Orano Med Starts Phase I Trial With Alpha Radioligand Therapy 212Pb-GRPR in Patients With Solid Tumors
Orano Med, a clinical stage radiopharmaceutical company, has announced that the first patient has been dosed in a Phase 1 trial of the alpha radioligand therapy with lead-212, 212Pb-GRPR, in patients with advanced solid tumors that express gastrin-releasing peptide receptor (GRPR). 212Pb-GRPR is the first targeted alpha therapy (TAT) targeting GRPR, a protein located on the surface of cells that is highly expressed in prostate cancer, lung cancer, breast cancer and other solid tumors.
“Dosing the first patient in our Phase I 212Pb-GRPR clinical trial is a key development milestone for Orano Med in our strategy to develop a pipeline of alpha radiopharmaceuticals targeting difficult-to-treat cancers,” said Julien Dodet, Chief Executive Officer. “The short-range cancer cell killing capabilities of alpha-emitting radioisotopes could mean there is limited toxicity to surrounding healthy cells. Based on promising preclinical results with 212Pb-GRPR, we believe that this first alpha therapy targeting GRPR could significantly improve outcomes for cancer patients who have exhausted other therapies.”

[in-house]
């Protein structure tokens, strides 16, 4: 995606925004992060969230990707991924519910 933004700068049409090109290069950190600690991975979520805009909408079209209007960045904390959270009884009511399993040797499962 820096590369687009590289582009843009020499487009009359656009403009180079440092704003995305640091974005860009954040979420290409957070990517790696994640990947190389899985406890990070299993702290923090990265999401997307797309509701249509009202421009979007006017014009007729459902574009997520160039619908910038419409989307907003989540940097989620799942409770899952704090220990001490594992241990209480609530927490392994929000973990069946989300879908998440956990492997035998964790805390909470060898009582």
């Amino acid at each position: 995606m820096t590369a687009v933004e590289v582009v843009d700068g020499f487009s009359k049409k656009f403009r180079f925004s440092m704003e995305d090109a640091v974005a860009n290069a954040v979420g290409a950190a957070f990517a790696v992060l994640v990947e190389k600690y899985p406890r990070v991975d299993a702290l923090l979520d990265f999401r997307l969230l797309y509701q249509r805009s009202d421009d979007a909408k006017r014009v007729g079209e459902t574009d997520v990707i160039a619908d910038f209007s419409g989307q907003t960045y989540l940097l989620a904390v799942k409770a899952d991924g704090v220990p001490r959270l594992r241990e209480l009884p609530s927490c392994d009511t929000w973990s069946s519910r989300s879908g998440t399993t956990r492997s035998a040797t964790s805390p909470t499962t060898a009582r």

212Pb-GRPR is being evaluated in an ongoing, multi-center, single arm, non-randomized, open-label basket trial that will enroll approximately 30 patients with advanced solid tumors. It includes a dose escalation phase followed by an expansion phase. The primary endpoint is to evaluate the safety and tolerability of 212Pb-GRPR. Exploratory efficacy endpoints include objective response rate (ORR), progression-free survival (PFS), and overall survival (OS) using RECIST v1.1 criteria. Additional information about the trial, which is recruiting patients, can be found on clinicaltrials.gov: NCT 05283330.
“We are convinced that targeted alpha therapies, such as 212Pb-GRPR, are the future of radiopharmaceutical therapies, providing an increased cytotoxic potential against cancer cells and the ability to improve treatments in areas of high unmet needs. We were excited about the success of recent beta emitters but believe that alpha radiopharmaceutical therapies will be the next more effective game changer, which will advance the field significantly,” said Michael Morris, MD, Founder & Medical Director of Advanced Molecular Imaging and Therapy, the specialist center where the first patient was dosed.
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